Hydrogen: A Viable Future Energy Source for Africa?

The key reasons for hydrogen’s explosive growth are two-fold, its green credentials and its rapidly increasing affordability.

Despite recent advances in battery technology, electrical energy remains difficult to store at scale for significant lengths of time. In many cases, the most effective option is still chemical storage, which is where lightweight, energy-dense hydrogen comes into its element – no pun intended!

Pure hydrogen can be used in direct combustion, as an industrial feedstock and in fuel-cells. What’s more, it can be transported just as easily as LNG, including via virtual pipelines, which makes it a potentially attractive option for Africa’s energy transition.

Green Credentials

Currently, the majority of hydrogen produced globally is termed grey hydrogen. The production process typically involves the treatment of coal or natural gas and emits between 9-20 kilograms of carbon for every single kilogram of pure hydrogen produced.

The real potential for the growth of hydrogen use in the energy transition lies in green hydrogen, the creation of which creates zero carbon emissions. Green hydrogen could solve issues related to the intermittent supply of solar or wind energy, as it is produced through the electrolysis of water, a process which can utilise excess electricity from renewables projects. Plus, it could play a role in overcoming Africa’s limited grid capacity, as it is approximately six times lighter to transport than equivalent amounts of petroleum and has no expiry date if stored correctly.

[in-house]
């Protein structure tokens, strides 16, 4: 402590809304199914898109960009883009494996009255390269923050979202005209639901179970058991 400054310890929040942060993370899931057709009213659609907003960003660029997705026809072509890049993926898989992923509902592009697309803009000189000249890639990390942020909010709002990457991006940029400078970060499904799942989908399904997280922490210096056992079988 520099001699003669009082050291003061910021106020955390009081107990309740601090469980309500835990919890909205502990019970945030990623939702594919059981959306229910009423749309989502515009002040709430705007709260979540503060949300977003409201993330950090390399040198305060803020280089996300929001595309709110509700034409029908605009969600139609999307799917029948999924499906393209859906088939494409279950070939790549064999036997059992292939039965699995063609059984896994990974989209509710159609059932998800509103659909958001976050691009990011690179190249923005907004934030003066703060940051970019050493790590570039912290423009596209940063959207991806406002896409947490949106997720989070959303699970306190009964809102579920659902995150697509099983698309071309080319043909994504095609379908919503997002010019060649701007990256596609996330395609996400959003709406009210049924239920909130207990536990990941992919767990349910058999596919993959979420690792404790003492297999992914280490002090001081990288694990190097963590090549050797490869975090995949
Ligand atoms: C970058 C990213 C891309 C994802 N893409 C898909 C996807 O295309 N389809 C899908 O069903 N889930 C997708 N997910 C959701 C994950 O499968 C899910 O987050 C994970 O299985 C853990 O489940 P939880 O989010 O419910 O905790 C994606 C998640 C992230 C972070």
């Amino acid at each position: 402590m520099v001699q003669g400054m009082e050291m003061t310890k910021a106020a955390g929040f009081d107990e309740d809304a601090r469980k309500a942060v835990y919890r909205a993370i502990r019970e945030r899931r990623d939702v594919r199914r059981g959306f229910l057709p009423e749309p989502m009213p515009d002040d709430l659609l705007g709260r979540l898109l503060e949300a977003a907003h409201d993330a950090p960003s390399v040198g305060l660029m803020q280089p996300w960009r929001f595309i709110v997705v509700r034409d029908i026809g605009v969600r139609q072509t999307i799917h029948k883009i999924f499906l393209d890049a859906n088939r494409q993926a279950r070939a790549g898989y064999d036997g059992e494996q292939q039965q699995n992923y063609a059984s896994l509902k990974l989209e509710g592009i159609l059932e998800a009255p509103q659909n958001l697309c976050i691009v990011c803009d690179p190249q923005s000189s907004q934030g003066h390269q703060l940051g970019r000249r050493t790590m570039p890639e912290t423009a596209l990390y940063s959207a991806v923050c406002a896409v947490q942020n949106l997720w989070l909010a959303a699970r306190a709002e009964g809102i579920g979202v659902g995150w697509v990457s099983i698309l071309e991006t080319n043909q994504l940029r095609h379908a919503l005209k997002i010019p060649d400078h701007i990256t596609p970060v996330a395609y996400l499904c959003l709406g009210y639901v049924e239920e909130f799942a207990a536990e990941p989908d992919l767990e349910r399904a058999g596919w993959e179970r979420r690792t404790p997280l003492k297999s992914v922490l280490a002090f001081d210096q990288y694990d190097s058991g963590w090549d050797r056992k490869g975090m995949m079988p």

For hydrogen to be adopted as a viable, sustainable energy source across Africa, production will need to become significantly more affordable. According to PwC’s recent report “Unlocking South Africa’s hydrogen potential”, green hydrogen is still approximately twice as expensive to produce as grey hydrogen. However, advances in electrolysis technology, plus increasing economies of scale, mean that green hydrogen is becoming increasingly cost-competitive and will likely continue to do so.


What real-world examples are we seeing of hydrogen projects being implemented in Africa? The reality is that most are still very much in their infancy.

DII Desert Energy, an organisation which acts as a market enabler for renewables projects in the desert areas of North Africa and the Middle East, launched the MENA Hydrogen Alliance earlier this year. The aim of this scheme is to accelerate the development of value chains for green molecules in the region through public-private sector collaboration.

Additionally, together the West African Science Service Centre on Climate Change and Adapted Land Use and the German Federal Ministry of Education and Research – Germany being a big state player in green hydrogen investment – recently launched a project dubbed H2Atlas-Africa. The aim of this initiative is to identify locations in the west and south of the continent that are suitable for the production of green hydrogen, both from a scientific and an investment perspective. The findings of the project will be used to create a roadmap for the establishment of a green hydrogen economy in Sub-Saharan Africa.

So, will 2021 be the “year of hydrogen”? Perhaps it’s too soon to tell, but there’s no doubt that the gas has captured the attention of both energy companies and investors across the globe, as they seek to secure a stake in this promising future energy source.

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